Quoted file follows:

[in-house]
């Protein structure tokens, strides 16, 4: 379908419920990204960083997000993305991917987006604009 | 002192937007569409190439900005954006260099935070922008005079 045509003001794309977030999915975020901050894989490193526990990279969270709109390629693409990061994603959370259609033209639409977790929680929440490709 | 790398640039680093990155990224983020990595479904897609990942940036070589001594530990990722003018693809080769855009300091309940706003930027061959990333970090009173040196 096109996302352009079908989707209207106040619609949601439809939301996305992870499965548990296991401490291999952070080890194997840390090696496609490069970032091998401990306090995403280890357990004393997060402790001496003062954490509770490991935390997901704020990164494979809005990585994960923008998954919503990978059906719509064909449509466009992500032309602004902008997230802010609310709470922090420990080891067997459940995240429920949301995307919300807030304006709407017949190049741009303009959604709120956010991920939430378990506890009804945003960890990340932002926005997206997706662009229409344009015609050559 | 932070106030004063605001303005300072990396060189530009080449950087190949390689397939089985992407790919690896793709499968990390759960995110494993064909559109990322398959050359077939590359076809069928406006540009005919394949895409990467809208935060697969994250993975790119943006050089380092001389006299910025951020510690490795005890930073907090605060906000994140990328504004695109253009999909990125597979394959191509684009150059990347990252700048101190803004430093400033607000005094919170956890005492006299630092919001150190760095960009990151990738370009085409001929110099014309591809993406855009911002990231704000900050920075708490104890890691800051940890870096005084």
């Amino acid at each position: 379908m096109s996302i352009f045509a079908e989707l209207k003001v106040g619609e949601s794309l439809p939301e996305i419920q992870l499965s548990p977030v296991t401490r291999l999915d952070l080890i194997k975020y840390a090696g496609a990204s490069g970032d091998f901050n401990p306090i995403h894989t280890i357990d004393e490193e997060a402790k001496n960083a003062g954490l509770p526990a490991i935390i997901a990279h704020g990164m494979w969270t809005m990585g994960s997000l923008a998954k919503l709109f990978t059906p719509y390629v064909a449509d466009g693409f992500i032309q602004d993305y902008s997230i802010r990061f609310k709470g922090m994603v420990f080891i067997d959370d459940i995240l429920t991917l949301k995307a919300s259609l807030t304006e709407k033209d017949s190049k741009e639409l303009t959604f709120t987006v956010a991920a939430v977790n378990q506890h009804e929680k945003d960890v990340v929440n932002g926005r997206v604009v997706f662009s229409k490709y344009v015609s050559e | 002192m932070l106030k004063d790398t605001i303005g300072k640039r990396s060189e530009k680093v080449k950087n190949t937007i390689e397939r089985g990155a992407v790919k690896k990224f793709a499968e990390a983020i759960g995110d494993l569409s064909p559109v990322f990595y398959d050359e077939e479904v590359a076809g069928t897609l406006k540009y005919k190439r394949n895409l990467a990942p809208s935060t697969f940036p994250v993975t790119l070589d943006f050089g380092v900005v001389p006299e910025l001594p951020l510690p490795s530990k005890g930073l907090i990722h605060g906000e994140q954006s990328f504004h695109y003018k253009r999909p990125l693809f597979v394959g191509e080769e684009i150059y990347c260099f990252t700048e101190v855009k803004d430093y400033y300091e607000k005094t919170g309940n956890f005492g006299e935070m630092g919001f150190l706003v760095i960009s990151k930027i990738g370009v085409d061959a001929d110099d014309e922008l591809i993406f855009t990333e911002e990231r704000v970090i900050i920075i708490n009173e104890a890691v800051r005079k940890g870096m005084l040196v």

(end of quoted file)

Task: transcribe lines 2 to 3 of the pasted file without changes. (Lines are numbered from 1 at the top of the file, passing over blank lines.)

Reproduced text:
């Protein structure tokens, strides 16, 4: 379908419920990204960083997000993305991917987006604009 | 002192937007569409190439900005954006260099935070922008005079 045509003001794309977030999915975020901050894989490193526990990279969270709109390629693409990061994603959370259609033209639409977790929680929440490709 | 790398640039680093990155990224983020990595479904897609990942940036070589001594530990990722003018693809080769855009300091309940706003930027061959990333970090009173040196 096109996302352009079908989707209207106040619609949601439809939301996305992870499965548990296991401490291999952070080890194997840390090696496609490069970032091998401990306090995403280890357990004393997060402790001496003062954490509770490991935390997901704020990164494979809005990585994960923008998954919503990978059906719509064909449509466009992500032309602004902008997230802010609310709470922090420990080891067997459940995240429920949301995307919300807030304006709407017949190049741009303009959604709120956010991920939430378990506890009804945003960890990340932002926005997206997706662009229409344009015609050559 | 932070106030004063605001303005300072990396060189530009080449950087190949390689397939089985992407790919690896793709499968990390759960995110494993064909559109990322398959050359077939590359076809069928406006540009005919394949895409990467809208935060697969994250993975790119943006050089380092001389006299910025951020510690490795005890930073907090605060906000994140990328504004695109253009999909990125597979394959191509684009150059990347990252700048101190803004430093400033607000005094919170956890005492006299630092919001150190760095960009990151990738370009085409001929110099014309591809993406855009911002990231704000900050920075708490104890890691800051940890870096005084």
């Amino acid at each position: 379908m096109s996302i352009f045509a079908e989707l209207k003001v106040g619609e949601s794309l439809p939301e996305i419920q992870l499965s548990p977030v296991t401490r291999l999915d952070l080890i194997k975020y840390a090696g496609a990204s490069g970032d091998f901050n401990p306090i995403h894989t280890i357990d004393e490193e997060a402790k001496n960083a003062g954490l509770p526990a490991i935390i997901a990279h704020g990164m494979w969270t809005m990585g994960s997000l923008a998954k919503l709109f990978t059906p719509y390629v064909a449509d466009g693409f992500i032309q602004d993305y902008s997230i802010r990061f609310k709470g922090m994603v420990f080891i067997d959370d459940i995240l429920t991917l949301k995307a919300s259609l807030t304006e709407k033209d017949s190049k741009e639409l303009t959604f709120t987006v956010a991920a939430v977790n378990q506890h009804e929680k945003d960890v990340v929440n932002g926005r997206v604009v997706f662009s229409k490709y344009v015609s050559e | 002192m932070l106030k004063d790398t605001i303005g300072k640039r990396s060189e530009k680093v080449k950087n190949t937007i390689e397939r089985g990155a992407v790919k690896k990224f793709a499968e990390a983020i759960g995110d494993l569409s064909p559109v990322f990595y398959d050359e077939e479904v590359a076809g069928t897609l406006k540009y005919k190439r394949n895409l990467a990942p809208s935060t697969f940036p994250v993975t790119l070589d943006f050089g380092v900005v001389p006299e910025l001594p951020l510690p490795s530990k005890g930073l907090i990722h605060g906000e994140q954006s990328f504004h695109y003018k253009r999909p990125l693809f597979v394959g191509e080769e684009i150059y990347c260099f990252t700048e101190v855009k803004d430093y400033y300091e607000k005094t919170g309940n956890f005492g006299e935070m630092g919001f150190l706003v760095i960009s990151k930027i990738g370009v085409d061959a001929d110099d014309e922008l591809i993406f855009t990333e911002e990231r704000v970090i900050i920075i708490n009173e104890a890691v800051r005079k940890g870096m005084l040196v």